It has been some time since I made a public speaking post. Some of my past ones focused on great speakers (such as Lincoln and Churchill) and how their oratory could help aspiring speakers, teachers, and ministers to become more effective. Today I will bring our focus onto the trade unionist and civil rights activist Cesar Chavez.
Cesar Chavez was born to a labouring family in the Southwest of the United States. His family faced racism, and economic exploitation and lost their farm to unscrupulous businessmen. He left school after the eighth grade, and joined his mother as a migrant farm worker. Despite this harsh start to life he became a union organiser, political activist, and powerful orator.
Chavez’s speeches were direct, and in the language of the people. This latter point is important. It was not only that he spoke in Spanish and English as his audience dictated, but that he used the idioms and images which his hearers understood. He was once asked why his audiences admired him so much. Smiling he responded, “because the feeling is mutual.”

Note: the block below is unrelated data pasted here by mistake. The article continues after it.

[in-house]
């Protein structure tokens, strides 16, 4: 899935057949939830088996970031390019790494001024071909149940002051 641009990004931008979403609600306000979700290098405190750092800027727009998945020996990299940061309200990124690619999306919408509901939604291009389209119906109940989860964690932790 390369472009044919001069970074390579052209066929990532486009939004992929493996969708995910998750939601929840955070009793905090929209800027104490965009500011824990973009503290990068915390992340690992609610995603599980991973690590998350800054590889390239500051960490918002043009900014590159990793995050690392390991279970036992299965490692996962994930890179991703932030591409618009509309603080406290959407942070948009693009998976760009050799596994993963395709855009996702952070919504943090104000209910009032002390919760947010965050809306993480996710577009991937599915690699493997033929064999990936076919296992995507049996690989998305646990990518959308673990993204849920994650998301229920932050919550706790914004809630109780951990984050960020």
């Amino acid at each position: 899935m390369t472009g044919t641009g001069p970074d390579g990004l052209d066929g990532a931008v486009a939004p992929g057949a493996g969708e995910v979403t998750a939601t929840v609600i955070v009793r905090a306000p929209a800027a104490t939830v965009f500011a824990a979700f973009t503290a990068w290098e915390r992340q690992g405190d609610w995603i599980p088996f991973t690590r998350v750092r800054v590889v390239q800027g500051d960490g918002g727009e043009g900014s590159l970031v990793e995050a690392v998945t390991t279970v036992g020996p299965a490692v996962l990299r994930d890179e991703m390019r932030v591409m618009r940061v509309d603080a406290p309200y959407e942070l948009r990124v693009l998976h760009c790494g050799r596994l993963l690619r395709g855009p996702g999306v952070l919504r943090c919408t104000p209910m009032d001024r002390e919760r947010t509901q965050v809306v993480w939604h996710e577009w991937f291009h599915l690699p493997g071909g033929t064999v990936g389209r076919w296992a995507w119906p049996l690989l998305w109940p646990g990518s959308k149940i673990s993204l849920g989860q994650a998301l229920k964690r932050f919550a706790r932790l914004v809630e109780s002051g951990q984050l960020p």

In his speeches and leadership style more generally, he promoted education and self-improvement, but not as ends in themselves. Rather, he called on people to be better human beings and connected with them in aspiration.
He said “Real education should consist of drawing the goodness and the best out of our own students. What better books can there be than the book of humanity?” And, “Students must have initiative; they should not be mere imitators. They must learn to think and act for themselves – and be free.”
The words he used had power. He called on others to use their words powerfully as well. “Our language is the reflection of ourselves. A language is an exact reflection of the character and growth of its speakers.” Your identity is in your words! Whether English, Spanish, in the end it is the choice of your words that reflect your nature.
So what can we learn from Chavez? First speak to your audience, adjust and mould to their needs and expectations. Speak not just to make “your” point, but to help your hearers to find their voice as well. Thirdly, let your words be true reflections of who you are.